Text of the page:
Best law-school references by US lawmakers
U.S. lawmakers trying to make a point or get a laugh sometimes remember their law school days.
The National Law Journal picked the seven best law school references this year in Congress, where more than two-fifths of the lawmakers are lawyers. “In remarks on the House and Senate floors, members of Congress this year brought up law school in a variety of ways,” the story says, “from arguing that an issue is too difficult to understand—not even a lawyer can figure it out!—to saying that a concept is so easy to grasp that even a first-year law student would not be vexed. Need to make fun of yourself? Mention how you didn’t get into Harvard Law School. Trying to fill time during a filibuster? Tell a story about law school.”
Here are three of the seven:
• “He graduated—as I always remind him—from Harvard Law School. I called them several times, but obviously my application was lost. I never heard back from them.” Senate Majority Leader Harry Reid, D-Nev., speaking about Sen. Carl Levin, D-Mich., on the day he made his 12,000th Senate vote.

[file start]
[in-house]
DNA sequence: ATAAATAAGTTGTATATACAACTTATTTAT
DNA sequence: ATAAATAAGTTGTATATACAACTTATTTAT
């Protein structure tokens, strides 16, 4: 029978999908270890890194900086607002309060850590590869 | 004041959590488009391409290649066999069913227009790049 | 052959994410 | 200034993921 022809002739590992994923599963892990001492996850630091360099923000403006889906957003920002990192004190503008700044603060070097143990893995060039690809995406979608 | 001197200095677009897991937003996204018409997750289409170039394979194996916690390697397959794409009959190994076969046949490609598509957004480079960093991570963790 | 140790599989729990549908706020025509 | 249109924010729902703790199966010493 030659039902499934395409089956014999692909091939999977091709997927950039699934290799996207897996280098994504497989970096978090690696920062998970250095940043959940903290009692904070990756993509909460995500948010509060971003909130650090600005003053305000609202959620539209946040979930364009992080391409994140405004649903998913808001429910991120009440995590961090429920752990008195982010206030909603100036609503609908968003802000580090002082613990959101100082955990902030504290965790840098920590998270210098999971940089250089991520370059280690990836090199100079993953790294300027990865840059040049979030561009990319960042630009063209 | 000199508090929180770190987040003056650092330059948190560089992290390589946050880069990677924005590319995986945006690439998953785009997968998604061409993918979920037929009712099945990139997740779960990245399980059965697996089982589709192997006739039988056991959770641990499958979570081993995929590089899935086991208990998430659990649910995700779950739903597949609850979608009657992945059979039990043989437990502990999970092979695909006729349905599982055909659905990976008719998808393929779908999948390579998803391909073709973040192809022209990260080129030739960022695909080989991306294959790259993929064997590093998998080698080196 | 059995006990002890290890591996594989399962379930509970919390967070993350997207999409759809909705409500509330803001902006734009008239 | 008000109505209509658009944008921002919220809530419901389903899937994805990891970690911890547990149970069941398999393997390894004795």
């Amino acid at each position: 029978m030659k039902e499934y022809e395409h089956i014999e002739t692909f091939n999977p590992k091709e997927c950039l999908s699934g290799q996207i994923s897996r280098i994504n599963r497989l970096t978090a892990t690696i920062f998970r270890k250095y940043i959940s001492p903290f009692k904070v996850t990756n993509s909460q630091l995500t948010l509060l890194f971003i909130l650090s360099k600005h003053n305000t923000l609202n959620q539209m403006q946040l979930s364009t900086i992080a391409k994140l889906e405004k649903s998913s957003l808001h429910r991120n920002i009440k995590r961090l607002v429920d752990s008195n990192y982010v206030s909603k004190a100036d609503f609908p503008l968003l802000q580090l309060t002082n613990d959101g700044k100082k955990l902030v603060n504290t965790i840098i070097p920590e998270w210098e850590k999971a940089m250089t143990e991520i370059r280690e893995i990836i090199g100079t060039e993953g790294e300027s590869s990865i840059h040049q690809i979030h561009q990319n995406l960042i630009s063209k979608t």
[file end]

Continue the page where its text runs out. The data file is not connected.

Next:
• “I suggested to a friend who is a law professor that that would make a marvelous law school final exam. Imagine this amendment being passed into law and asking your law students to catalog all of the myriad ways in which such a proposal would be unconstitutional.” Sen. Ted Cruz, R-Texas, during his 21-hour marathon speech, on a proposal to penalize senators who vote to subject Congress to the Obama administration’s health care law.
• “I felt un-American that I could not figure out my own taxes, especially as somebody who went to college, went to law school, is in the Senate.” Sen. Max Baucus, D-Mont., arguing for tax reform.